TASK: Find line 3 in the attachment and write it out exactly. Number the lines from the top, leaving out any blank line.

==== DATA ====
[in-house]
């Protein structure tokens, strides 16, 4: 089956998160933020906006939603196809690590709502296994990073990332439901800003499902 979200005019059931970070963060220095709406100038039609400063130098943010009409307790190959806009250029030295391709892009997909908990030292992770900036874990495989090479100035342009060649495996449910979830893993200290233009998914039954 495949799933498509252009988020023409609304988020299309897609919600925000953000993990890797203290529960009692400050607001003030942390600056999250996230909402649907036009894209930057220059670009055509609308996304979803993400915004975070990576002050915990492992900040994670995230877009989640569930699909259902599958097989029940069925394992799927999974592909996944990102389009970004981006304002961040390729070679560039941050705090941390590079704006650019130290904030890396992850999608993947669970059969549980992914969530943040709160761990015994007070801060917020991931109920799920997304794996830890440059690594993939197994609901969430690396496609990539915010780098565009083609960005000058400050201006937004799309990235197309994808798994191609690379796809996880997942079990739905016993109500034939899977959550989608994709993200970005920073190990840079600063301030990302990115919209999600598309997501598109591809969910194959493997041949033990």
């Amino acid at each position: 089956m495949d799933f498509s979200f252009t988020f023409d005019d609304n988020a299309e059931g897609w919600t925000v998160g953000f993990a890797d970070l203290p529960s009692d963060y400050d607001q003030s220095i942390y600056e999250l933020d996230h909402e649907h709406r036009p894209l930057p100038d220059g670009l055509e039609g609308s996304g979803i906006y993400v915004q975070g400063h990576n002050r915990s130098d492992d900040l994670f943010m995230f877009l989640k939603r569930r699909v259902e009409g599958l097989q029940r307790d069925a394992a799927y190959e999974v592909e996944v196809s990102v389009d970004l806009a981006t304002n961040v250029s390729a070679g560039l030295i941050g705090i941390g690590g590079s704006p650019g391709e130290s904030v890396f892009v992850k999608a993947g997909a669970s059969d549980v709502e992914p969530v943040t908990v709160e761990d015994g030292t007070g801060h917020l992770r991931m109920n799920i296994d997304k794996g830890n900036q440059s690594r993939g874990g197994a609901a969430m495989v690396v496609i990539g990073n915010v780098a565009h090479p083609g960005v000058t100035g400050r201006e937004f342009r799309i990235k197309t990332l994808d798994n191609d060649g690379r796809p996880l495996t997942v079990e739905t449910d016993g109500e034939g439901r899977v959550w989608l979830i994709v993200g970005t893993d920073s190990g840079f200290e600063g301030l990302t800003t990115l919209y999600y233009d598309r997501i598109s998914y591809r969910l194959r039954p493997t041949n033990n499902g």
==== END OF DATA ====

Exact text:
């Amino acid at each position: 089956m495949d799933f498509s979200f252009t988020f023409d005019d609304n988020a299309e059931g897609w919600t925000v998160g953000f993990a890797d970070l203290p529960s009692d963060y400050d607001q003030s220095i942390y600056e999250l933020d996230h909402e649907h709406r036009p894209l930057p100038d220059g670009l055509e039609g609308s996304g979803i906006y993400v915004q975070g400063h990576n002050r915990s130098d492992d900040l994670f943010m995230f877009l989640k939603r569930r699909v259902e009409g599958l097989q029940r307790d069925a394992a799927y190959e999974v592909e996944v196809s990102v389009d970004l806009a981006t304002n961040v250029s390729a070679g560039l030295i941050g705090i941390g690590g590079s704006p650019g391709e130290s904030v890396f892009v992850k999608a993947g997909a669970s059969d549980v709502e992914p969530v943040t908990v709160e761990d015994g030292t007070g801060h917020l992770r991931m109920n799920i296994d997304k794996g830890n900036q440059s690594r993939g874990g197994a609901a969430m495989v690396v496609i990539g990073n915010v780098a565009h090479p083609g960005v000058t100035g400050r201006e937004f342009r799309i990235k197309t990332l994808d798994n191609d060649g690379r796809p996880l495996t997942v079990e739905t449910d016993g109500e034939g439901r899977v959550w989608l979830i994709v993200g970005t893993d920073s190990g840079f200290e600063g301030l990302t800003t990115l919209y999600y233009d598309r997501i598109s998914y591809r969910l194959r039954p493997t041949n033990n499902g």